Abstract: Edwards’ magisterial work, The History of the Work of Redemption, offers a better interpretive framework in which to understand Edwards’ often quoted remarks in his Great Awakening writings, rather than the reverse, the method used by Goen and others to argue for Edwards’ postmillennialism. Rather, an analysis of History supports the claim made by McDermott and Smith that the revivals were seen by Edwards as forerunners of the millennium, and not descriptions of the millennium itself. Edwards’ revival writings clearly fit into the pattern of redemption that he laid out in History, a pattern which includes a typological, dispensational reading of history punctuated by outpourings of the Spirit amidst suffering and opposition in the church. Thus, the purpose in this essay was to question the use of Edwards’ revival writings as the basis for Goen’s thesis, by showing that Edwards understood the revivals to be another in the long progression of outpourings of the Spirit to prepare and revitalize the people of God for the final dispensation, not as events which themselves would inaugurate the millennial reign of Christ.
      Issue No: Vol. 4
       
  • JONATHAN EDWARDS ON THE TRINITY

    • Authors: Oliver D. Crisp
      Abstract: There was a time in the mid-nineteenth century when Jonathan Edwards was rumored to have held an Arian or even incipient Sabellian view of the doctrine of God. Now, he is lauded as a Trinitarian theologian, a divine for whom the persons of the Godhead were a touchstone for all other doctrines. Yet, although his orthodoxy is endorsed by almost all scholars at work on his corpus the form of his doctrine of the Trinity is the subject of an ongoing scholarly debate. Much of this depends on whether his views were commensurate with standard models of the Trinity, or whether he developed his own ideas in such a way as to move beyond perorations of the doctrine to which theologians have historically been held accountable.
      Issue No: Vol. 4
       
  • JONATHAN EDWARDS AND THE PARTING OF THE WAYS'

    • Authors: Paul Helm
      Abstract: In an article on the significance of Jonathan Edwards’ determinism, “Jonathan Edwards and the Absence of Free Choice; A Parting of Ways in the Reformed Tradition,”[1] Richard A. Muller has argued that the publication of Edwards’ work on the will signalled a sea-change in the Reformed tradition’s understanding of the nature of human agency. Far from being a champion of confessional Reformed theology on the will, as he has been thought to be in modern times, Muller claims that Edwards was in fact a novel and divisive influence. He proceeds to identify and analyze instances of such division in eighteenth-century England and nineteenth-century Scotland. Interspersed within his account of these divisions he makes various theological claims. He maintains that behind these divisions is one fairly precise claim: that prior to Edwards the Reformed view of human nature was that mankind has the liberty of indifference and not merely the freedom from constraint associated with compatibilist determinism, which Edwards espoused.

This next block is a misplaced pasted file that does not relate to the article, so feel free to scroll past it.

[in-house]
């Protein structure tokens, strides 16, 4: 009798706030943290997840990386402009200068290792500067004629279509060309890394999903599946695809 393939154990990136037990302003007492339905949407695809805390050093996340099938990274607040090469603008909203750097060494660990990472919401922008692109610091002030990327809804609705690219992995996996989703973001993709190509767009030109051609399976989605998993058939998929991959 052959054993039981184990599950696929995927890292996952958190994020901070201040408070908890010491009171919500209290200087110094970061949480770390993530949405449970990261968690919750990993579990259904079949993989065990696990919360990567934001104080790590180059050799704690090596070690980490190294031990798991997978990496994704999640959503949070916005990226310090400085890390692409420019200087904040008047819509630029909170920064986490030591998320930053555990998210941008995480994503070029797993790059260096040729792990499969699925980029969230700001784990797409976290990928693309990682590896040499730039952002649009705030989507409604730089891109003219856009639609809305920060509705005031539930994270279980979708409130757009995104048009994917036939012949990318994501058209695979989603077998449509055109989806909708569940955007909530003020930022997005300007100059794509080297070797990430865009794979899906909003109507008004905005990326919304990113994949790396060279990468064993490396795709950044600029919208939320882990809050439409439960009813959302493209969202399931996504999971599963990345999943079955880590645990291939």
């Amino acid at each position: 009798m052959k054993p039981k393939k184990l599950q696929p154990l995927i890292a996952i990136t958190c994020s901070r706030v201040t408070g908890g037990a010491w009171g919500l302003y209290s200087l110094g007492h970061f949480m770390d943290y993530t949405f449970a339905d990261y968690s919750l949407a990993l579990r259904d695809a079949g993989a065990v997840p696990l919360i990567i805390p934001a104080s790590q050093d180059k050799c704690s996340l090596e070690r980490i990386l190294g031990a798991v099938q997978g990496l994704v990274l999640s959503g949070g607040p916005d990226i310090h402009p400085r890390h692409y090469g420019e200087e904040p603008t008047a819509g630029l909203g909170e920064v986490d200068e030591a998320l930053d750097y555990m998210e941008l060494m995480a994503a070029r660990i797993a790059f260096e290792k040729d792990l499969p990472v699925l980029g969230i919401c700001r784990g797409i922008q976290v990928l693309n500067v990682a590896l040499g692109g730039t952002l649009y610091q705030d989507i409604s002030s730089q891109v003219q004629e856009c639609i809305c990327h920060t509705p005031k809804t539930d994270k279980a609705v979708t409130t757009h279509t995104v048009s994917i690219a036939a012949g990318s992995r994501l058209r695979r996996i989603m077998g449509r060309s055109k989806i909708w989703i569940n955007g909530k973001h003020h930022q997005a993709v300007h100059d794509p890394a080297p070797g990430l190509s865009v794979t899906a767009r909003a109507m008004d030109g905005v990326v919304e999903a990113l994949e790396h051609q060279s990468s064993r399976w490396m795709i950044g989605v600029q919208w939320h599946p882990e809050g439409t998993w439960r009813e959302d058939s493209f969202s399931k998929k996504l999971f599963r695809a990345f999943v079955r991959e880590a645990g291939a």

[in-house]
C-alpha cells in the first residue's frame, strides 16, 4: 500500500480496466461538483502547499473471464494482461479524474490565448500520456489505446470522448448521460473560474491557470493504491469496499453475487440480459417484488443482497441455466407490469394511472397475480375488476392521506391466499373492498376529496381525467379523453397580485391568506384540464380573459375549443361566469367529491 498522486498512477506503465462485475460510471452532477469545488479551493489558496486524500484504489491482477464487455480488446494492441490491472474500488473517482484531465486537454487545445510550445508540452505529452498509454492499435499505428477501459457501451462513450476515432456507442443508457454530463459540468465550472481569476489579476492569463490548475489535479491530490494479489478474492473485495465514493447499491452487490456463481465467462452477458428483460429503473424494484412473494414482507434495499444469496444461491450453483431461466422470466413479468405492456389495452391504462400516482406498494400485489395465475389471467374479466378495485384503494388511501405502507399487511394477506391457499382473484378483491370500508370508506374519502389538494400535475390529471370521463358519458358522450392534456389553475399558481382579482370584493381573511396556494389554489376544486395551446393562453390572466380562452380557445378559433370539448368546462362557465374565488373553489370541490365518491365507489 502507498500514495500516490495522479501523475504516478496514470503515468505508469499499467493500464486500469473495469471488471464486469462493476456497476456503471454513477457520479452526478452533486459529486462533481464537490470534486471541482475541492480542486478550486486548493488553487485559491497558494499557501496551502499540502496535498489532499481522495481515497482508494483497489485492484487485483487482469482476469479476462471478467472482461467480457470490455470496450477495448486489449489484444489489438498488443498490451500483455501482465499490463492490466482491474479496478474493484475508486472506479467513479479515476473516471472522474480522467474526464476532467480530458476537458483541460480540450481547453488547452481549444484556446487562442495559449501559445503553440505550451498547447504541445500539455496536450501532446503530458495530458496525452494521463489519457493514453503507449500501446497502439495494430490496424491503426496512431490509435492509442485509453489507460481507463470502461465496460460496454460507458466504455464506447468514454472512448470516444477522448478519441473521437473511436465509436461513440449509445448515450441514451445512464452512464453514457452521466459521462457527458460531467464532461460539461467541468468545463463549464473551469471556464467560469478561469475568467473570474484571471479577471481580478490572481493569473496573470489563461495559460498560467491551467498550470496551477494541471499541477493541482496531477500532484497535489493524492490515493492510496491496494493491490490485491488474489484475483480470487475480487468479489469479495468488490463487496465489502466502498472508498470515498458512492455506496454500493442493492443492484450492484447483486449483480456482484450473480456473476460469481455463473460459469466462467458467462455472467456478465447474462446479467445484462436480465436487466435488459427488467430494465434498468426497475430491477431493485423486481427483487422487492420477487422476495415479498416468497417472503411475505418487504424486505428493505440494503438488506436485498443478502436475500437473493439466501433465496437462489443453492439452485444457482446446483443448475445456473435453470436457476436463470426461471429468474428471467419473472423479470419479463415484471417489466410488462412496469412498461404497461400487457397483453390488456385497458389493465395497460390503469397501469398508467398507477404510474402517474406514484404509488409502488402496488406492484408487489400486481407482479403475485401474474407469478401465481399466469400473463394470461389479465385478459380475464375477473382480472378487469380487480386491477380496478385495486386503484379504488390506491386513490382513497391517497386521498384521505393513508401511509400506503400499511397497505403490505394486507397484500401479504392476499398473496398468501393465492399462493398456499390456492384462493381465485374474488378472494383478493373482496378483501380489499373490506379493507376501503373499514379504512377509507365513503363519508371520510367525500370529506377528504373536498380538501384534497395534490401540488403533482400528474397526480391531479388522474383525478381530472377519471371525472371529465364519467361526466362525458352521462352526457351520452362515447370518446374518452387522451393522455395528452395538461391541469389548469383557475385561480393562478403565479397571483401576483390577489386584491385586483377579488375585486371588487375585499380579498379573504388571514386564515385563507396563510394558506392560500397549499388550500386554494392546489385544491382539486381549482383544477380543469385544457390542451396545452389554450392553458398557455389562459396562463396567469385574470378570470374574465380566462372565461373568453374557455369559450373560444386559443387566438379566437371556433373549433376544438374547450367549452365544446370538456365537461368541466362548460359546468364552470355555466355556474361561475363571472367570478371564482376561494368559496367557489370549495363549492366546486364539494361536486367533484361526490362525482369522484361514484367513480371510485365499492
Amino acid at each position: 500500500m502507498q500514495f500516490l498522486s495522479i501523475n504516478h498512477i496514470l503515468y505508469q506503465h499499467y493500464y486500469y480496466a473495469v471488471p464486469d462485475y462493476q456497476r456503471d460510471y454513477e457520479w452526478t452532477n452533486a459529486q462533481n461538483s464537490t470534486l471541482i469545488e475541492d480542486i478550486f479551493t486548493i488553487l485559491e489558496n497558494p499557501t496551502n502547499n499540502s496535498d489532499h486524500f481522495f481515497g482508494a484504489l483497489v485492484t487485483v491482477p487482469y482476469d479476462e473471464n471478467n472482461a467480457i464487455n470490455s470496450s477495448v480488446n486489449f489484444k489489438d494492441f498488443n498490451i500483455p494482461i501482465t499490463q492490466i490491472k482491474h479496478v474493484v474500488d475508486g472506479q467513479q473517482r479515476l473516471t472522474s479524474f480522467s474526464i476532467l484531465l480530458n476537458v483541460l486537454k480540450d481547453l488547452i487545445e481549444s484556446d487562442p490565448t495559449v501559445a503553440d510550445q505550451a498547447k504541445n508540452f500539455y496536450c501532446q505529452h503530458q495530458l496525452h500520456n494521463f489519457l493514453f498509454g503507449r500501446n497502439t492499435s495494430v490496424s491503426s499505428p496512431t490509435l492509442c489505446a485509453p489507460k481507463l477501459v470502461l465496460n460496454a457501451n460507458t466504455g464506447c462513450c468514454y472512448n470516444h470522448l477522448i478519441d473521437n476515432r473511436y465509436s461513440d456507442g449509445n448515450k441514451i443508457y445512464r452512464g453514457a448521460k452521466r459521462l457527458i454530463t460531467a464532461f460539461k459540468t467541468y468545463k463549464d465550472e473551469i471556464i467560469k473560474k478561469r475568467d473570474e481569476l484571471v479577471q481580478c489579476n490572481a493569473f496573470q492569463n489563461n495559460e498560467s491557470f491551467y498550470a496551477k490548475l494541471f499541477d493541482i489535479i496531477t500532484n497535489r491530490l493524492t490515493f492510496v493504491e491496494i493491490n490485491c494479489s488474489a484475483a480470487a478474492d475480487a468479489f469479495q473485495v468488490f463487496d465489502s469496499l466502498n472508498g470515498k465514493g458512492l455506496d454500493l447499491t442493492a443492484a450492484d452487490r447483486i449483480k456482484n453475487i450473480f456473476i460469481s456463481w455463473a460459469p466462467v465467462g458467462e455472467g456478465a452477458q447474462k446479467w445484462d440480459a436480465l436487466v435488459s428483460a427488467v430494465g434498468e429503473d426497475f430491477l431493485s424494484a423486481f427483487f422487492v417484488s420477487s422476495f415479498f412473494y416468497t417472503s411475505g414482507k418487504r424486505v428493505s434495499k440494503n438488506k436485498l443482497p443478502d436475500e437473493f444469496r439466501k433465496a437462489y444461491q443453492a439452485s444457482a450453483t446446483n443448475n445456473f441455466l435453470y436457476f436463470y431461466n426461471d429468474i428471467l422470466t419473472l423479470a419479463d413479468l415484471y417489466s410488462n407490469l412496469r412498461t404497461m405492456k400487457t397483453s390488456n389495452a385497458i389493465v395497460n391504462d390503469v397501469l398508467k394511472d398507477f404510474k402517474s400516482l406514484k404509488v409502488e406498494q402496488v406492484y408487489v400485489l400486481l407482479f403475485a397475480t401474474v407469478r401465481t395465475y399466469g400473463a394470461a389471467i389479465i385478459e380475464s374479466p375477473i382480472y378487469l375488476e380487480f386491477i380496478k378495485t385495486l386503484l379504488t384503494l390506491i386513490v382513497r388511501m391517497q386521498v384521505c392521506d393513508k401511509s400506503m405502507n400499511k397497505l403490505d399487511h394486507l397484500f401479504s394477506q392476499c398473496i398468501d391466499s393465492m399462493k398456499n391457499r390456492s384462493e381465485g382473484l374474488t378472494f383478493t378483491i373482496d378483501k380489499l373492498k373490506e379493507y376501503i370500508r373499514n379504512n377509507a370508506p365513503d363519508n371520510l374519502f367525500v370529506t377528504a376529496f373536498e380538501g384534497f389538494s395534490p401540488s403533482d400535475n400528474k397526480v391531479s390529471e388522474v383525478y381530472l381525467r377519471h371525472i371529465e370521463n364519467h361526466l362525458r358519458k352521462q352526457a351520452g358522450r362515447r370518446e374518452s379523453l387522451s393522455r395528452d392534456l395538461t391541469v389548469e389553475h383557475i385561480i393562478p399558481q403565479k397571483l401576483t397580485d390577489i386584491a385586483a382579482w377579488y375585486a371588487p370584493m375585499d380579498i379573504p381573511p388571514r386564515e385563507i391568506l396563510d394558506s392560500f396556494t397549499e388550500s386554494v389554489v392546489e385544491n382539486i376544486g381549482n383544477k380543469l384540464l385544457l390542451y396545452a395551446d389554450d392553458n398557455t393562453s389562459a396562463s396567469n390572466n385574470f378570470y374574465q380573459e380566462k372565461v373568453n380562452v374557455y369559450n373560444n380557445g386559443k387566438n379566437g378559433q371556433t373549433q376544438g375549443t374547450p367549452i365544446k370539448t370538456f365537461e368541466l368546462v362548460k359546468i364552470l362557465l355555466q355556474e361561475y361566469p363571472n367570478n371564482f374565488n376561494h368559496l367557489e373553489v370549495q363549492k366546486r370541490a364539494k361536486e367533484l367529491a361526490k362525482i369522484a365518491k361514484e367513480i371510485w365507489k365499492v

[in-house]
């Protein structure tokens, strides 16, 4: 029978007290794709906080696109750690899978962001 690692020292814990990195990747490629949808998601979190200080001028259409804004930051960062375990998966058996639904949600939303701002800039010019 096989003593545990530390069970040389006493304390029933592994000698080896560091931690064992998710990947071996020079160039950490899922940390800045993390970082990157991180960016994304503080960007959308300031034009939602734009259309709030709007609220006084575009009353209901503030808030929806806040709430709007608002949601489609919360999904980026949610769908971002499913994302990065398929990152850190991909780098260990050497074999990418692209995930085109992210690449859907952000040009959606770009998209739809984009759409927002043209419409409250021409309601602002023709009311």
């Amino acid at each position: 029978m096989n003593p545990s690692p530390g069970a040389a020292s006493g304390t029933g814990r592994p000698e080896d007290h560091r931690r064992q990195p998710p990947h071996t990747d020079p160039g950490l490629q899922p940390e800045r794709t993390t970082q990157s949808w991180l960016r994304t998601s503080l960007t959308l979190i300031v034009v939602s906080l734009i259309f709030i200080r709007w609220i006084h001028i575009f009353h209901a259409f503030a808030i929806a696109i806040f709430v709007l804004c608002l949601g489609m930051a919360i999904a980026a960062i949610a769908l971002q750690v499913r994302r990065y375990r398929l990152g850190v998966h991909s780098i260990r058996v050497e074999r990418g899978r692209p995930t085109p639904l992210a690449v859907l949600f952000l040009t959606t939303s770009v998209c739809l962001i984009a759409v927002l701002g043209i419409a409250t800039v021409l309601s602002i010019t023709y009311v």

[1] Richard A. Muller, “Jonathan Edwards and the Absence of Free Choice: A Parting of Ways in the Reformed Tradition,” Jonathan Edwards Studies 1, no. 1 (2011).
      Issue No: Vol. 4
       
 
 
JournalTOCs
School of Mathematical and Computer Sciences
Heriot-Watt University
Edinburgh, EH14 4AS, UK
Email: journaltocs@hw.ac.uk
Tel: +00 44 (0)131 4513762
Fax: +00 44 (0)131 4513327
 
About JournalTOCs
API
Help
News (blog, publications)
JournalTOCs on Twitter   JournalTOCs on Facebook

JournalTOCs © 2009-2014